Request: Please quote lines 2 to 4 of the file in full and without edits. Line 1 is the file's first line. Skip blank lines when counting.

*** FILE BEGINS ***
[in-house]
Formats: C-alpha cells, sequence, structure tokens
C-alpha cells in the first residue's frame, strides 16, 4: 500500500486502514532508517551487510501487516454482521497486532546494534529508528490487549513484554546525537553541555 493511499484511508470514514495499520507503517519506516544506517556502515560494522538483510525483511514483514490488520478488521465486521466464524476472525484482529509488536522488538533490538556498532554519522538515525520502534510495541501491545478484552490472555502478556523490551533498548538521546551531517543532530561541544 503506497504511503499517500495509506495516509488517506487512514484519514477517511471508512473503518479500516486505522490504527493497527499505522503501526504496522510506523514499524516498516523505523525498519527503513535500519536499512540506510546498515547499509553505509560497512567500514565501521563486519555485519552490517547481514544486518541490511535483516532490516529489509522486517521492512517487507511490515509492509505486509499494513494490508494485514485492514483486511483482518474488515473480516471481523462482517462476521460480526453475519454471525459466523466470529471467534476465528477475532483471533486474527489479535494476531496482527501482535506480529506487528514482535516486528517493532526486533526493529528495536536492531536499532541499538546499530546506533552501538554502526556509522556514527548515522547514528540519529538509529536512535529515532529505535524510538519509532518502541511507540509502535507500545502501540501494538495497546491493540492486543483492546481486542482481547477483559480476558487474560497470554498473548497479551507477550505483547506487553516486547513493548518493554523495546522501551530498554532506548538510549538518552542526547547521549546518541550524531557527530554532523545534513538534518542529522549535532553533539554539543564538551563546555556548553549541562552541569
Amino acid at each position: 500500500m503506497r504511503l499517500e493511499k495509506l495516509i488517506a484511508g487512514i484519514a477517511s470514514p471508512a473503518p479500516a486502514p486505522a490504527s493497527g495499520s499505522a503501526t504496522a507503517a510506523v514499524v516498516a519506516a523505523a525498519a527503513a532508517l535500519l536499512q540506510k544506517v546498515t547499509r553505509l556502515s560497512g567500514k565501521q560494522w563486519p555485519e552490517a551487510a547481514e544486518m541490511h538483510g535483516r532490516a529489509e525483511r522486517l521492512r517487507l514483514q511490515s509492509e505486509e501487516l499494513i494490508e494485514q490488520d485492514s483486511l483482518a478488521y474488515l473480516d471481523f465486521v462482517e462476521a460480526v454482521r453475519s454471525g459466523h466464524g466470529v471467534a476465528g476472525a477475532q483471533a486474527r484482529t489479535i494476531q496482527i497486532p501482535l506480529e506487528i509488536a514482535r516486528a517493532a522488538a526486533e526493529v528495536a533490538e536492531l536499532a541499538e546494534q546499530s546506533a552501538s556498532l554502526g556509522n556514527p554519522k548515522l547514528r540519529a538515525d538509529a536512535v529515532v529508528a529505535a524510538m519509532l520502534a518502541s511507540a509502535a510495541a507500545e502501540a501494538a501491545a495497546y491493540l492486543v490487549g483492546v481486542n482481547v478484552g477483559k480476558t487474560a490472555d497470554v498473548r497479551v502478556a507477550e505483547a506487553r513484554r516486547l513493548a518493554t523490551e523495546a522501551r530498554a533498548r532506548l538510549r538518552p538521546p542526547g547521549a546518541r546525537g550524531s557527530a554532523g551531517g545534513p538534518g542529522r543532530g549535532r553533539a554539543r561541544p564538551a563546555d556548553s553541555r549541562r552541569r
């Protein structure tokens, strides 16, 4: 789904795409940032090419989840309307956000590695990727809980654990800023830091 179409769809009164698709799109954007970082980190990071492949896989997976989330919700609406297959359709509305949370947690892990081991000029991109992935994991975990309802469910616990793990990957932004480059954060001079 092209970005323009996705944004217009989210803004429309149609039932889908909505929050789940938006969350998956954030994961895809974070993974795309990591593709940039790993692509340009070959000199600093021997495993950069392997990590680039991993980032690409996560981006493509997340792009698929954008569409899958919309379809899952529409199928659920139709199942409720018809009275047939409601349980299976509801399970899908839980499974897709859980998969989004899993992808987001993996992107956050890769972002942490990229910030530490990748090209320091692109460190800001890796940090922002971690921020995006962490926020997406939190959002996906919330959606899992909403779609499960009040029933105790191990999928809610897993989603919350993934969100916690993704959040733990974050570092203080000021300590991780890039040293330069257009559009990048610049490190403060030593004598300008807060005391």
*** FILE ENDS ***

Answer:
Formats: C-alpha cells, sequence, structure tokens
C-alpha cells in the first residue's frame, strides 16, 4: 500500500486502514532508517551487510501487516454482521497486532546494534529508528490487549513484554546525537553541555 493511499484511508470514514495499520507503517519506516544506517556502515560494522538483510525483511514483514490488520478488521465486521466464524476472525484482529509488536522488538533490538556498532554519522538515525520502534510495541501491545478484552490472555502478556523490551533498548538521546551531517543532530561541544 503506497504511503499517500495509506495516509488517506487512514484519514477517511471508512473503518479500516486505522490504527493497527499505522503501526504496522510506523514499524516498516523505523525498519527503513535500519536499512540506510546498515547499509553505509560497512567500514565501521563486519555485519552490517547481514544486518541490511535483516532490516529489509522486517521492512517487507511490515509492509505486509499494513494490508494485514485492514483486511483482518474488515473480516471481523462482517462476521460480526453475519454471525459466523466470529471467534476465528477475532483471533486474527489479535494476531496482527501482535506480529506487528514482535516486528517493532526486533526493529528495536536492531536499532541499538546499530546506533552501538554502526556509522556514527548515522547514528540519529538509529536512535529515532529505535524510538519509532518502541511507540509502535507500545502501540501494538495497546491493540492486543483492546481486542482481547477483559480476558487474560497470554498473548497479551507477550505483547506487553516486547513493548518493554523495546522501551530498554532506548538510549538518552542526547547521549546518541550524531557527530554532523545534513538534518542529522549535532553533539554539543564538551563546555556548553549541562552541569
Amino acid at each position: 500500500m503506497r504511503l499517500e493511499k495509506l495516509i488517506a484511508g487512514i484519514a477517511s470514514p471508512a473503518p479500516a486502514p486505522a490504527s493497527g495499520s499505522a503501526t504496522a507503517a510506523v514499524v516498516a519506516a523505523a525498519a527503513a532508517l535500519l536499512q540506510k544506517v546498515t547499509r553505509l556502515s560497512g567500514k565501521q560494522w563486519p555485519e552490517a551487510a547481514e544486518m541490511h538483510g535483516r532490516a529489509e525483511r522486517l521492512r517487507l514483514q511490515s509492509e505486509e501487516l499494513i494490508e494485514q490488520d485492514s483486511l483482518a478488521y474488515l473480516d471481523f465486521v462482517e462476521a460480526v454482521r453475519s454471525g459466523h466464524g466470529v471467534a476465528g476472525a477475532q483471533a486474527r484482529t489479535i494476531q496482527i497486532p501482535l506480529e506487528i509488536a514482535r516486528a517493532a522488538a526486533e526493529v528495536a533490538e536492531l536499532a541499538e546494534q546499530s546506533a552501538s556498532l554502526g556509522n556514527p554519522k548515522l547514528r540519529a538515525d538509529a536512535v529515532v529508528a529505535a524510538m519509532l520502534a518502541s511507540a509502535a510495541a507500545e502501540a501494538a501491545a495497546y491493540l492486543v490487549g483492546v481486542n482481547v478484552g477483559k480476558t487474560a490472555d497470554v498473548r497479551v502478556a507477550e505483547a506487553r513484554r516486547l513493548a518493554t523490551e523495546a522501551r530498554a533498548r532506548l538510549r538518552p538521546p542526547g547521549a546518541r546525537g550524531s557527530a554532523g551531517g545534513p538534518g542529522r543532530g549535532r553533539a554539543r561541544p564538551a563546555d556548553s553541555r549541562r552541569r